Article by Dr. Fin Breatnach, Consultant Paediatric Oncologist
ISANDS Guidelines for Professionals.
Written by Professionals working with parents and families whose baby has died or is expected to die.

I began my career in medicine as a fresh faced medical student in 1966 and from then until I graduated and completed my professional training, firstly as a paediatrician and finally as a paediatric oncologist in 1981, I cannot recall receiving advice or guidance on a single occasion in relation to breaking sad news or communicating with patients or their parents.
 
At that time, one was supposed to absorb communication skills by observing senior doctors involved in this task. Unfortunately, none of these senior doctors had received any training in this difficult area either and, although many were naturally good communicators, most performed this task badly.  Thankfully, there is now much greater awareness of the absolute necessity to communicate sad news in a caring and compassionate manner and of the serious negative consequences of performing this task badly. Despite this awareness, and particularly because of the explosion of medical knowledge over the last three decades which our students have to absorb, very little undergraduate time is allocated to this important subject.

I had an opportunity to review “Guidelines for Professionals” prior to its public launch and was enormously impressed by the depth of knowledge and helpful advice contained within its covers and was conscious of the tremendous impact which it could have in the day to day lives of professionals who, not only dealt with parents and families whose baby had died or was expected to die, but who faced any difficult communication challenge. It is quite an extraordinary publication and is unlike any I have previously encountered in the way that it offers such clear guidelines in relation to almost any possible clinical scenario. Before even beginning to deal with specific clinical situations, the publication acknowledges the difficulties encountered and the distress engendered in professionals through breaking sad news and offers insights and advice in coping with this extremely difficult task. Subsequent chapters offer specific advice to general practitioners, ultrasonographers, obstetricians, midwives/nurses, paediatricians, medical social workers, chaplains, physiotherapists, pathologists, morticians, funeral directors, public health workers, teachers and healthcare administrative staff. Advice is also offered to work colleagues of those who are bereaved. Extremely helpful guidance is offered to grieving parents and their families in many different scenarios. Given the diverse multicultural society in which we now live, welcome guidance and advice is offered in relation to the varied cultural and religious groups who now share this island.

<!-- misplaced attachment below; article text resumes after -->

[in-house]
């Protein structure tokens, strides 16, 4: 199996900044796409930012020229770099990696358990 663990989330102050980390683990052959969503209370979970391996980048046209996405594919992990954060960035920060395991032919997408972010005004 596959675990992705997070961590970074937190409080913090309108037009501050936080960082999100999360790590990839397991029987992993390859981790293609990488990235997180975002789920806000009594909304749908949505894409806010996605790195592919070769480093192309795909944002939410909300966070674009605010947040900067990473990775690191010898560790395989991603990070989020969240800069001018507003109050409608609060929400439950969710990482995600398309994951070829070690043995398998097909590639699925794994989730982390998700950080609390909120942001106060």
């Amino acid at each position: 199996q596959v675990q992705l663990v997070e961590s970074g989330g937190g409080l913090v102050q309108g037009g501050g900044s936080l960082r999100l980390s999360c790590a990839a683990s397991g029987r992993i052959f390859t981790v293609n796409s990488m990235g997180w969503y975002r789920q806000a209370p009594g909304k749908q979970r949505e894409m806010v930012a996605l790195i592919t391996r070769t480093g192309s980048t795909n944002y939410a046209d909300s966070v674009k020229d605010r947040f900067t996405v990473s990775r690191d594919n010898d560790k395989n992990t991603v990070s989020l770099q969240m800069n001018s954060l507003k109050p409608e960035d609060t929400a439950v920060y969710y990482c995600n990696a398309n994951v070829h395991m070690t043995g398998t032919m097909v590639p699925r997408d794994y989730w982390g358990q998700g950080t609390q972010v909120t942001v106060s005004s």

Given the need for continuing education of professionals in this difficult task and the potential impact which this wonderful publication could have in this field, I immediately accepted the invitation of your National Chairperson, Ron Smith-Murphy to speak at the recent launch of this publication by Mrs Mary Harney, Minister for Health and Children. At the launch I acknowledged the tenacity and drive of Ron in ensuring that this publication saw the light of day. I extended my congratulations to each and every contributor, all of whom should feel rightly proud of their part in making this publication such a wonderful success. Since the launch, I was not in the least surprised to learn that many hundred copies of the book have already been requested by hospitals and institutions throughout the country. I would advise all who might face the unenviable task of breaking sad news to read this publication. It should be mandatory reading for all students of medicine, nursing and the allied healthcare professions. The information, advice and guidance contained within its pages will ensure that grieving parents and their families will be dealt with in a sympathetic and caring manner and will greatly assist healthcare workers cope with this difficult task.

Dr Fin Breatnach
Consultant Paediatric Oncologist.